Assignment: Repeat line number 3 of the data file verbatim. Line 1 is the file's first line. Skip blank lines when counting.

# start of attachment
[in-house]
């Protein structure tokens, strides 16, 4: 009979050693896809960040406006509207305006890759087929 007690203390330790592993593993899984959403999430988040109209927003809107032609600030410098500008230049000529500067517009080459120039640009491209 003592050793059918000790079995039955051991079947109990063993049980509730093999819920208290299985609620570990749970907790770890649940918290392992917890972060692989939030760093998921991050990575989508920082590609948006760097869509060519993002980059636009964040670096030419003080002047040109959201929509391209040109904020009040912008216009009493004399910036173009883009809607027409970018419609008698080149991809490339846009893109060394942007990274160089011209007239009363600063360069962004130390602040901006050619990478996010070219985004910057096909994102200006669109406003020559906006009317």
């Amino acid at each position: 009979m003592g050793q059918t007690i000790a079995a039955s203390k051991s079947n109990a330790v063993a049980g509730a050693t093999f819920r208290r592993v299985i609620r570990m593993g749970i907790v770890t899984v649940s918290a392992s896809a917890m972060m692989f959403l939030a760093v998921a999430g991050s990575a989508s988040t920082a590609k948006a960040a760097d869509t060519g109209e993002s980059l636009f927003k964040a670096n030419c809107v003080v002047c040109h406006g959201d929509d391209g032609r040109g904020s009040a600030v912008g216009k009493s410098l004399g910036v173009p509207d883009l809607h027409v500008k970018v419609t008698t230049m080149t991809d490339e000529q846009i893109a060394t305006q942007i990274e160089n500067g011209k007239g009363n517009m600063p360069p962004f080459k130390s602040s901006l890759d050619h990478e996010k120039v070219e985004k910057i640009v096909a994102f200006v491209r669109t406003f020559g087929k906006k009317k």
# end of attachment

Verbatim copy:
């Amino acid at each position: 009979m003592g050793q059918t007690i000790a079995a039955s203390k051991s079947n109990a330790v063993a049980g509730a050693t093999f819920r208290r592993v299985i609620r570990m593993g749970i907790v770890t899984v649940s918290a392992s896809a917890m972060m692989f959403l939030a760093v998921a999430g991050s990575a989508s988040t920082a590609k948006a960040a760097d869509t060519g109209e993002s980059l636009f927003k964040a670096n030419c809107v003080v002047c040109h406006g959201d929509d391209g032609r040109g904020s009040a600030v912008g216009k009493s410098l004399g910036v173009p509207d883009l809607h027409v500008k970018v419609t008698t230049m080149t991809d490339e000529q846009i893109a060394t305006q942007i990274e160089n500067g011209k007239g009363n517009m600063p360069p962004f080459k130390s602040s901006l890759d050619h990478e996010k120039v070219e985004k910057i640009v096909a994102f200006v491209r669109t406003f020559g087929k906006k009317k």